Is there a Doctor in the Church? - Gordon Conwell

Is there a Doctor in the Church?

Why Pursue Doctoral Studies?


David A. Currie
Professor of Practical Theology, Dean of the Doctor of Ministry and the Ockenga Institute


“Should I pursue a doctorate?…” Many pastors and others in ministry with a theological masters degree have asked themselves that question. I struggled with this question myself, and over the past two decades since I received my doctorate, I have walked alongside others working through their own answers with the Lord. I have found that often two additional questions arise when considering doctoral studies: “What kind of doctorate should I pursue?…a Doctor of Philosophy (or Theology; Ph.D./D.Phil./Th.D.) or a Doctor of Ministry (D.Min.)? Where should I do my degree? At a seminary or a university?

Since I have a somewhat distinctive perspective on these questions as someone with a Ph.D. (Ecclesiastical History from the University of St. Andrews), who has primarily served as a pastor, and has directed and taught in a D.Min. Program for almost a decade, let me share some thoughts that have helped me and others in this discernment process. Please permit this church historian to delay these personal questions to ask a more foundational historical question: Why does the church need doctors of any kind in the first place? We don’t expect the architect who designs our church to have a doctorate, why would anyone think that the pastor who preaches in it should?!

Part of the answer comes from understanding what “doctor” means, which basically is “teacher” (from Latin docere, to teach: doctrine/indoctrinate, etc.). The early and Medieval church designated great theologians such as Augustine, Ambrose, or Jerome as a doctor ecclesiae, a “doctor of the church.” John Calvin developed this role more fully in distinguishing the doctors of the church as a fourth office of the church alongside deacons, elders, and pastors. These doctors were to “teach sound doctrine to the faithful” and “prepare youth for the ministry” to ensure that the “purity of the Gospel be not corrupted and to defend the Church from injury by fault of pastors.”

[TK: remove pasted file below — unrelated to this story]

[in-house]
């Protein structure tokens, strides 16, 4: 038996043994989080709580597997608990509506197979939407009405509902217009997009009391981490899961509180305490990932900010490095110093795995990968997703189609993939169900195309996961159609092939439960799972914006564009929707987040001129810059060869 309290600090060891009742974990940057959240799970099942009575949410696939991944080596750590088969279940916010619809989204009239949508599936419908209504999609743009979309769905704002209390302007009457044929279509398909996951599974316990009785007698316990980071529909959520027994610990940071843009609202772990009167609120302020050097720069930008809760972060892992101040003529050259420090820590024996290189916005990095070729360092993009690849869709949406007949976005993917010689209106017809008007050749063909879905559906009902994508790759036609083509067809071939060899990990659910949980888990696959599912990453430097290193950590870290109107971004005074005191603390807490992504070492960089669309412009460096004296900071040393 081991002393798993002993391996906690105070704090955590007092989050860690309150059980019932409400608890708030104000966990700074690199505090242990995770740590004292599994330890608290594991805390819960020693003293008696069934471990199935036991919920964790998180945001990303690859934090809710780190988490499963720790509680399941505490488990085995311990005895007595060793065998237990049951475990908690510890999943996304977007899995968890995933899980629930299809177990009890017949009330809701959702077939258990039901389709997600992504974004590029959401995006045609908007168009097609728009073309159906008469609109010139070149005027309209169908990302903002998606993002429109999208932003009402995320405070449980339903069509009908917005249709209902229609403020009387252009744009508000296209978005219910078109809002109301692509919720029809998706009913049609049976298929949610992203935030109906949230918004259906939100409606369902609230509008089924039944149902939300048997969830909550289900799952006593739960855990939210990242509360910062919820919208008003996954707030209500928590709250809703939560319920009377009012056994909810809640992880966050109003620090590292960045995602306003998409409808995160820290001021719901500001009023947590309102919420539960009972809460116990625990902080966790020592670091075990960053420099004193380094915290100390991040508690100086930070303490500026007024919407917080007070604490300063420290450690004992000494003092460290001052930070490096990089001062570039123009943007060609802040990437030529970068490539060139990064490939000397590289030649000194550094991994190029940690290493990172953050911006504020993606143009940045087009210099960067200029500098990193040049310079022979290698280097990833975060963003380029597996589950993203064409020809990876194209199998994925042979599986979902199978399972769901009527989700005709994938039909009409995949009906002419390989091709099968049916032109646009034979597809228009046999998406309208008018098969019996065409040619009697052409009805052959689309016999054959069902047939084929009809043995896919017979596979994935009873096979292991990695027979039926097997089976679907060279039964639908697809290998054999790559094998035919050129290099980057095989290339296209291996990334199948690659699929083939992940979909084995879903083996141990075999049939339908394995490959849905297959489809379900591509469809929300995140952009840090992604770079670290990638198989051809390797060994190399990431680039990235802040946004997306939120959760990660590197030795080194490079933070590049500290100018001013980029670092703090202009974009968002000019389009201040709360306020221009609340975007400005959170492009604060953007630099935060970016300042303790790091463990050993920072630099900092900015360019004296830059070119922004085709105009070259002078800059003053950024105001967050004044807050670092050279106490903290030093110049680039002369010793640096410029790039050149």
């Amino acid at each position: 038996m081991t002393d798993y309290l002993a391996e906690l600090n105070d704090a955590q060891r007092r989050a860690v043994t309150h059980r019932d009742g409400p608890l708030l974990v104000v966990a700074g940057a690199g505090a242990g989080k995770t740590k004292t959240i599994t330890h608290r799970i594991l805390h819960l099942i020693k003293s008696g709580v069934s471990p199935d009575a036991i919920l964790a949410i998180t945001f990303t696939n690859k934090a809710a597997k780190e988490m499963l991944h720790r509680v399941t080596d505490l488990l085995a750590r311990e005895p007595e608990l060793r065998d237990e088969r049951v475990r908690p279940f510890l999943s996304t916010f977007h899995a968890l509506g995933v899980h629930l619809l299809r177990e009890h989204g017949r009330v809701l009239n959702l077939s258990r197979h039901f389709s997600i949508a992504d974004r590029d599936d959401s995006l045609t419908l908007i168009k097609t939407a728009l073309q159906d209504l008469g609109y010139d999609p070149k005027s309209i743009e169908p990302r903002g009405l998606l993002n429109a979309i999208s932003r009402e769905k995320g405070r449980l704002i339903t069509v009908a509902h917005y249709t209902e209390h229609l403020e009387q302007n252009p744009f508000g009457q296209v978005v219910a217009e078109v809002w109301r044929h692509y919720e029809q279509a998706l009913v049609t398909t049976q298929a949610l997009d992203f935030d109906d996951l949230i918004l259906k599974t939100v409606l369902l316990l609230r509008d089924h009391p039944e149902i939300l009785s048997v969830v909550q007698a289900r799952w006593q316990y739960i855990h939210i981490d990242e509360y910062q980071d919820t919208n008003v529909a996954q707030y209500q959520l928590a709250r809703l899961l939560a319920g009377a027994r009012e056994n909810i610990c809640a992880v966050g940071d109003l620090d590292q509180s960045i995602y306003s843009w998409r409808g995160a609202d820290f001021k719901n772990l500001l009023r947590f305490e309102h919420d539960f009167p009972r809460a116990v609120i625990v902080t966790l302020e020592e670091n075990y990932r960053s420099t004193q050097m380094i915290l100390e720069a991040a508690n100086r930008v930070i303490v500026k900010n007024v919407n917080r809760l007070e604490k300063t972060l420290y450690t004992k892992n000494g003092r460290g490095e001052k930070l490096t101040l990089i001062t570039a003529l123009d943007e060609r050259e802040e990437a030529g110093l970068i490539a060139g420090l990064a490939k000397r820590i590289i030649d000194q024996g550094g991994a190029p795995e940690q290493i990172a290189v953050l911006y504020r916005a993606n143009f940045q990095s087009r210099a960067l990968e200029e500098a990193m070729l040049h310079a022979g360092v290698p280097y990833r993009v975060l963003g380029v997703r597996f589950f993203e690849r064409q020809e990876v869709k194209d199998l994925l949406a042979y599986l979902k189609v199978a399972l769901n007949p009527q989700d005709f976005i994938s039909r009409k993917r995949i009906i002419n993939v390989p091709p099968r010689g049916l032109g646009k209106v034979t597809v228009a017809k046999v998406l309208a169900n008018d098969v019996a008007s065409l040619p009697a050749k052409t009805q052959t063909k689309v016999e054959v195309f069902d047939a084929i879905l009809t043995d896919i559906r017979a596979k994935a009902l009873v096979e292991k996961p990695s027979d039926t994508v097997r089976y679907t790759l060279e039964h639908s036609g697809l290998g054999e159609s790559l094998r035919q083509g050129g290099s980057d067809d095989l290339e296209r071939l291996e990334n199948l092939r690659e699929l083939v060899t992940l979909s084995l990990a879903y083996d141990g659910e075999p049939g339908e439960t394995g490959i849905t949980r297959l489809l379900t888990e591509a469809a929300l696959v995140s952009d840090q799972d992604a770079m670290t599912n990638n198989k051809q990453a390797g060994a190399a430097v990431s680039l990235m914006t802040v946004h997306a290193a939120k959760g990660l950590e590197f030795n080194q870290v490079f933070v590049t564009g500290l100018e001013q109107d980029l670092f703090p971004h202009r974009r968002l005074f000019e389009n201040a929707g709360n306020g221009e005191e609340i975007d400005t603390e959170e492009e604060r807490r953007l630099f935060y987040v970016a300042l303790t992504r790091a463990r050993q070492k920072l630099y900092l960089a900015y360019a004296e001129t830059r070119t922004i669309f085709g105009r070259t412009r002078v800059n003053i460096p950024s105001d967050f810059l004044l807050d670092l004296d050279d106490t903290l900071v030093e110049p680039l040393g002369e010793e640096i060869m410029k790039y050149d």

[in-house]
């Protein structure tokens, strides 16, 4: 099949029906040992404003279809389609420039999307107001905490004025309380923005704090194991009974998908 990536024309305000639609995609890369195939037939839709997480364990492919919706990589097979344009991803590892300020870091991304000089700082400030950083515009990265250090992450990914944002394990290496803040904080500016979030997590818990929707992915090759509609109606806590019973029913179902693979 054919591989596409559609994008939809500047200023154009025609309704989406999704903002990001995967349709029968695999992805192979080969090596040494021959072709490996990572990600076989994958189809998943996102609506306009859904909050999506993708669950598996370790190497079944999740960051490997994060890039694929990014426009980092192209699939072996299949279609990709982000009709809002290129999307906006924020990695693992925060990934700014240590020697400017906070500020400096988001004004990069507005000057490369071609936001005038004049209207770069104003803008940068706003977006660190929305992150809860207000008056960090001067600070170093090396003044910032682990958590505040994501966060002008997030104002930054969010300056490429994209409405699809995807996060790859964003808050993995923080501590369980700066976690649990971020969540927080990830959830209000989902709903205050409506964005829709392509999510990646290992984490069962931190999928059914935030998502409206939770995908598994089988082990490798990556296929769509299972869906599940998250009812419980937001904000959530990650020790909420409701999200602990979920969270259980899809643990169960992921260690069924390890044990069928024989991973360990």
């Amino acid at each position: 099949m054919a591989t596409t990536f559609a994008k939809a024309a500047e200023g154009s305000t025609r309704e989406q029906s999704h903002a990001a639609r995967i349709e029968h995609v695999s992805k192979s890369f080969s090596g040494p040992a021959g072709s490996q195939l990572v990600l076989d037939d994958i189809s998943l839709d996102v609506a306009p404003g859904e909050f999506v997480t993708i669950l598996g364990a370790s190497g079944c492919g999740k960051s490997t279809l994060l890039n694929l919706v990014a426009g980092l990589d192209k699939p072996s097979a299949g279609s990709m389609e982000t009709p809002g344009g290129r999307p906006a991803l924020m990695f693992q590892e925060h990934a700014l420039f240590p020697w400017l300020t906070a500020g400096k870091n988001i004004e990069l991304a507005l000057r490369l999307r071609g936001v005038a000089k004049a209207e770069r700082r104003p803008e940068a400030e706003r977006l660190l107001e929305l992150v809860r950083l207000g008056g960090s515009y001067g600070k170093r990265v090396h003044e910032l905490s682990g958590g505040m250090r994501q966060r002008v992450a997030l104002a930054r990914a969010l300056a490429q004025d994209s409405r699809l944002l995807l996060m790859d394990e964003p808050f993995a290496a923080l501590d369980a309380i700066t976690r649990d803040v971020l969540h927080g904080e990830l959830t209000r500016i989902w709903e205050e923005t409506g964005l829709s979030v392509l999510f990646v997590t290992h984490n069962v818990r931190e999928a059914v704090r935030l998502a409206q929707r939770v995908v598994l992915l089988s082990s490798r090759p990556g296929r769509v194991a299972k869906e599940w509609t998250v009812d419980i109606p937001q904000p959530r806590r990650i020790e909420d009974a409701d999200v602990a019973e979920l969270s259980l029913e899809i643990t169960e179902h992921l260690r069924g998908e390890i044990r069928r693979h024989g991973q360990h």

Now that you know why the church needs doctors in the first place, you’re ready to go back to your original question, “What kind of doctorate should I pursue?”

Or as we can now rephrase it, “What kind of doctor of the church is Christ calling me to become? A doctor for the church…namely a Ph.D.? Or a doctor in the church…namely a D.Min.?” Both are valid; both are needed; both are equally doctorates; but they do have different designs and demands.

Begin with the end in mind: Do you want to teach full-time in a college, university, or seminary? If so, then you should pursue a Ph.D. since its emphasis on doing original research for the academy is foundational to serve as a professor. While there are a few exceptions of professors who have D.Min. degrees, this is not the purpose of that degree; and of course, there are many Ph.D.s who are not professors, either by preference (as I was during most of my pastoral career) or by the Darwinian character of the academic job market where dozens to hundreds of Ph.D.s apply for every opening.

The bottom line is that if you want to teach full-time, you need to have a Ph.D., but having this most glorified union card in the world is no guarantee of employment! Keep this in mind as you weigh the costs in money, time and effort of Ph.D. studies. A typical American program will require several years of class work, followed by comprehensive exams (including languages such as German, French, Latin, etc.) and then several more years of writing your dissertation (on average only half finish). British programs usually don’t involve the same level of preliminary work, but provide less support financially and personally in the often lonely process of research and writing. Unless you are working in a field such as missions or preaching, a university context generally is viewed as superior to seminary Ph.D. programs.

Regardless of where you pursue your Ph.D., the most important factor in considering a program is who your dissertation supervisor will be. Since this person will be the primary person you relate to, will ultimately determine if you pass or fail, and will provide the references that will probably be most decisive in landing you a job, you want to make sure it is someone you respect, can work with and who has good connections in your field.